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Severed cable

Old 04-04-2003, 03:47 PM
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Default Severed cable

Did a stupid and severed the transducer cable - can it be spliced or is it shot ???

Thanks in advance !
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Old 04-04-2003, 03:58 PM
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A well done,soldered repair with waterproofing is a fine repair.Foil shield make it little harder to achive,but should not present a problem.Good Luck
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Old 04-04-2003, 08:49 PM
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the foil shield is simple. Just wrap some aluminum foil around the repaired splice heat shrink the boa's bulge down and and you're good to go.
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Old 04-04-2003, 11:40 PM
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tugs REPLACE it if the splice will be or can be in the water or you could fix it "right", if the splice is where it will not be subjected to water.

Sea_Dad's aluminum foil wrap is not fixing it right! But in a pinch it will do. Wrapping it with foil is not 100% and it needs to be 100%! Solder a small wire from one side of the braided wire splice to the other side of the braided wire splice; this is 100%; then seal the repair (I will explain why below). What if you get corrosion between the foil and the braided wire or you don't have a bonded contact between the two? You then have nothing, zero, zip, f---all. But you do have serious RF losses. This RF loss can interfere with your other equipment and other peoples equipment, and you will be in violation of federal laws.

The braided wire that sheaths the inner wires is there to prevent RF (radio frequency) loss. It also serves to protect RF from entering the signal carrying wires. There is MAJOR FEDERAL LAWS governing RF losses Sea_Dad. You say you've got 20-30 years as a electrical engineer, you should know this stuff then. Repairing your own is fine by me, but don't advise others to do something half assed that can land them in court! These guys don't fool around when they come knocking. The first thing they do is seize the devise that is in infraction, and then serve you papers for court; if they're knocking, your guilty, period! (If you want to put a penny under a household fuse that is your right, but don't advise others to do the same). You might not have liked my wire ideas, that is your opinion; but no harm can come from my methods, but your foil idea can land others in court and with loss of equipment!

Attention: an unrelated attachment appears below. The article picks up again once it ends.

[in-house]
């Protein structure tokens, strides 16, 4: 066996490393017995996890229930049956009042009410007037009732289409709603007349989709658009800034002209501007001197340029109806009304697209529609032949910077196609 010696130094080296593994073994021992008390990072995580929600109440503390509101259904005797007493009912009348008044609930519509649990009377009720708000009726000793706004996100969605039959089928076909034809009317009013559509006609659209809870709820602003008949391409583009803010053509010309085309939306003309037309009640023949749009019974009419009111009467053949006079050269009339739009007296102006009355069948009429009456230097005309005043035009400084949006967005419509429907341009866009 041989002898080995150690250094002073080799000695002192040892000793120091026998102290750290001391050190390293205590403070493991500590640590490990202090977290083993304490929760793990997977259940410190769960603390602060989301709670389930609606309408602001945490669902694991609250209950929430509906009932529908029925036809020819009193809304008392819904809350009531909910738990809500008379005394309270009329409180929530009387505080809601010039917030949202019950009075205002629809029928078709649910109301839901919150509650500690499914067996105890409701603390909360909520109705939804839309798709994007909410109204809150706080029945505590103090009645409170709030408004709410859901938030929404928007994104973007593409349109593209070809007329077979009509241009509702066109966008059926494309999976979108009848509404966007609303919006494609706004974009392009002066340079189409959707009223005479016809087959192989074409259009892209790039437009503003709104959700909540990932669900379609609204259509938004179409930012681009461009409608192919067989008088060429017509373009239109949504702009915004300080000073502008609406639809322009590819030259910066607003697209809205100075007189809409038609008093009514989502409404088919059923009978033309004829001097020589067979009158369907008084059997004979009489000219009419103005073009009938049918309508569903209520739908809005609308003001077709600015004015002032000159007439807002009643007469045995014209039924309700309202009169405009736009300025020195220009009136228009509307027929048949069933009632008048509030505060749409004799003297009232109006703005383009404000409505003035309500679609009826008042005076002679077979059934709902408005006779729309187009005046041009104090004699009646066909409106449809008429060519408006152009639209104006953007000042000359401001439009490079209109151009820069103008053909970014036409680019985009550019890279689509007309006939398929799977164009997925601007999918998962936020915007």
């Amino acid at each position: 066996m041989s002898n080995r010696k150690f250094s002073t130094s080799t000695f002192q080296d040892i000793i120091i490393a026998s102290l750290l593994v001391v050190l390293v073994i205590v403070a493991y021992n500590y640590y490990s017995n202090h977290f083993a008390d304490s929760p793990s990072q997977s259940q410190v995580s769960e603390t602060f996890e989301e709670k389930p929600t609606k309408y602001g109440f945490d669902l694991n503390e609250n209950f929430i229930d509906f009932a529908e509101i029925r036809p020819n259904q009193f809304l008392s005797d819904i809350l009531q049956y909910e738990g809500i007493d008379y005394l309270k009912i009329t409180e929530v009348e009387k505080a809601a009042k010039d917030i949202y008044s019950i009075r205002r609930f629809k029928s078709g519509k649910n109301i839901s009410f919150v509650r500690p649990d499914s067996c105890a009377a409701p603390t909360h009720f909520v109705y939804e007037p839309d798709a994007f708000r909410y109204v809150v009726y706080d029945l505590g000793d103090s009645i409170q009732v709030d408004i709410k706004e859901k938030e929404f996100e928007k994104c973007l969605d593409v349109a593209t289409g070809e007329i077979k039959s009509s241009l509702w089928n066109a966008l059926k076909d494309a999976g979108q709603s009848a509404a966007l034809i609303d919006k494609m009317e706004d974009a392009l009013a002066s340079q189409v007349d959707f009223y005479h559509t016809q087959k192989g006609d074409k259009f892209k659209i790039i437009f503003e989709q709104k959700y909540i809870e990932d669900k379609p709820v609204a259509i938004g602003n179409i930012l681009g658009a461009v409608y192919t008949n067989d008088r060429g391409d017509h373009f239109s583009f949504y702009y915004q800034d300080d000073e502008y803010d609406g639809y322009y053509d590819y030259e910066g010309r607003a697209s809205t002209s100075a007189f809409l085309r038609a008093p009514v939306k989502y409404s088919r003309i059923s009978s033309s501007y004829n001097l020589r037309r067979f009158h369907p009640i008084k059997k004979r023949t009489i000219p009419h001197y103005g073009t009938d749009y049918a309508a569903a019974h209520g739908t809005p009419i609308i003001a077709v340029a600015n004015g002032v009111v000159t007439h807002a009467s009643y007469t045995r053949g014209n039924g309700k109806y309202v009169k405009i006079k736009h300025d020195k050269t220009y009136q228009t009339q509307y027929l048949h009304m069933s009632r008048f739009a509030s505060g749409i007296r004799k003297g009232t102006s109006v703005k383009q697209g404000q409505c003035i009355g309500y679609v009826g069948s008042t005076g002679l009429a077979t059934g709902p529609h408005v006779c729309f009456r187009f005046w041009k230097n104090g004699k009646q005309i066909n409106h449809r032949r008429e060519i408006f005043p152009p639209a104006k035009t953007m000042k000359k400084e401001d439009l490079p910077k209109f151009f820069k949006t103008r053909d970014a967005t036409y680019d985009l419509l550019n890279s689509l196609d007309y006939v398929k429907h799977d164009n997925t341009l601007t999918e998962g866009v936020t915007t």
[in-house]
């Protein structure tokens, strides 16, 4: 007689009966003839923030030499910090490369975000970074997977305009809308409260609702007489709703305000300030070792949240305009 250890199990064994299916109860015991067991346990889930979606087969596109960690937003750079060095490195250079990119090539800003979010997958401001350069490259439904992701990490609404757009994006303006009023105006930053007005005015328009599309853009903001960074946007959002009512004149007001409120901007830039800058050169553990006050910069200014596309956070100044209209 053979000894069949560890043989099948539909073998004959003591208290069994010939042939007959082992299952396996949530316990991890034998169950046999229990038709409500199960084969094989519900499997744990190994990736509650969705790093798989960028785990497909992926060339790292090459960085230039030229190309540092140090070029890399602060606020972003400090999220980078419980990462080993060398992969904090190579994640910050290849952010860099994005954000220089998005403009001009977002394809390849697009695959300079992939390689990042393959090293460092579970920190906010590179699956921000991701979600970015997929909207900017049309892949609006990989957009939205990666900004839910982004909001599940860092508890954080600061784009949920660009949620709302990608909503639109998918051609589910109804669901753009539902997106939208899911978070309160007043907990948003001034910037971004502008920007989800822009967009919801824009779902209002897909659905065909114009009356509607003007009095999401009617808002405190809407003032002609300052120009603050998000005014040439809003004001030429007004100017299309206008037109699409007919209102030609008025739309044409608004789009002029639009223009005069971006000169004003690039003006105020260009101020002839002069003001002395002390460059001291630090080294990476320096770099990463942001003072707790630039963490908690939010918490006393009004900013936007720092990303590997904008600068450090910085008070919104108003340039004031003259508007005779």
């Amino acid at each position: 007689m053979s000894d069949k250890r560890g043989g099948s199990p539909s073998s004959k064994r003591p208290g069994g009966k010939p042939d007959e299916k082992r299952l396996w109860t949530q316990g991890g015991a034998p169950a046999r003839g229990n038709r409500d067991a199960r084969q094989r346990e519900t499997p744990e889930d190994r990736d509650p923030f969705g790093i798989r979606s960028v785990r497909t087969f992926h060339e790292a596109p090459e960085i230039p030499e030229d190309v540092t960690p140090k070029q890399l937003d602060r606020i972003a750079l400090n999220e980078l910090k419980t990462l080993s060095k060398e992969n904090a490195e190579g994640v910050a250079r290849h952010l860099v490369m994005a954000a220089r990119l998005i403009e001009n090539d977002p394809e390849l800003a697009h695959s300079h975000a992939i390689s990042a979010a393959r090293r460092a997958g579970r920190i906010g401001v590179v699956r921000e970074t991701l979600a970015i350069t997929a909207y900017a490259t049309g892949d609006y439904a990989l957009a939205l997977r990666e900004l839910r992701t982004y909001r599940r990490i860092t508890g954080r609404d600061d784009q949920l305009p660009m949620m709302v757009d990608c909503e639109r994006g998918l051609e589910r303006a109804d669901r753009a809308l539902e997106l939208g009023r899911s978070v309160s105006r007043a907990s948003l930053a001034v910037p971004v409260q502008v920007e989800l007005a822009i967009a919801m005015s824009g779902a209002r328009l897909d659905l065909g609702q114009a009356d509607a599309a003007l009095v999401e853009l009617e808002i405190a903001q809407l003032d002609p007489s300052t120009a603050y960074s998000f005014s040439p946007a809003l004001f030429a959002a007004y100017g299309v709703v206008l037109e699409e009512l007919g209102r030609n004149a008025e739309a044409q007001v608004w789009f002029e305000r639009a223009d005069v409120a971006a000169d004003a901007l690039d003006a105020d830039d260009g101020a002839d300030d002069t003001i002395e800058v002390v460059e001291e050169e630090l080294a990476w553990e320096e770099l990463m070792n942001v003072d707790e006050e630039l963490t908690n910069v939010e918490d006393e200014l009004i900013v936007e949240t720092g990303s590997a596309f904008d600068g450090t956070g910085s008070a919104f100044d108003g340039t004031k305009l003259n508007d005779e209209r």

tugs, the braided wire is grounded at the end closes to the devise; which grounds the whole length of the braided wire portion of the wire. By grounding the braided wire it like makes the braided wire into a negitive force field so to speak. Basically all wires that carries a current/signal emits an electrical magnetic energy. Think in terms of the magnet under a thin sheet of glass with metal filings on top. Well that's what wire does along it's length. The grounded braid contains that energy. It gives that energy a place to go to, and grounds it out, shielding the environment from leaking RF.

Therefore braided wire serves to protect other devices and wires from picking up this released energy signal (RF). The braided wire also serves to denies stray RF signals from entering into the signal carring wires. This is why it is very important to do a 100% repair job the first time or replace the wire.

Once bitten, twice shy
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Old 04-05-2003, 04:14 AM
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LOL Garett you are so full of crap dude. quote: It gives that energy a place to go to, and grounds it out, shielding the environment from leaking RF. From the sounds of it, you need a metal braid around you. LOL

The guy is asking about a transducer, not a 50 KiloWatt Radar unit in an F18 fighter jet. The aluminum foil will in fact complete the circuit, and it will help him from picking up noise from the engines spark plugs. Thats the real concern with them, not radiation.

You need to know the subject better, if you want to teach me something. You're talking about 200Khz, not 2Ghz. (do you even know what that says?)

By the way, my Raytheon L750 came with a foil wrap on the cable for the transducer. It does not have a metal braid.
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Old 04-05-2003, 04:31 AM
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Do the right way. Go out and buy a coax repair kit, it will have the splices, outer braid sheathing and heat shrink. Makes for a permanant fix. If you can't find one drop me a line and I'll dig one up for ya.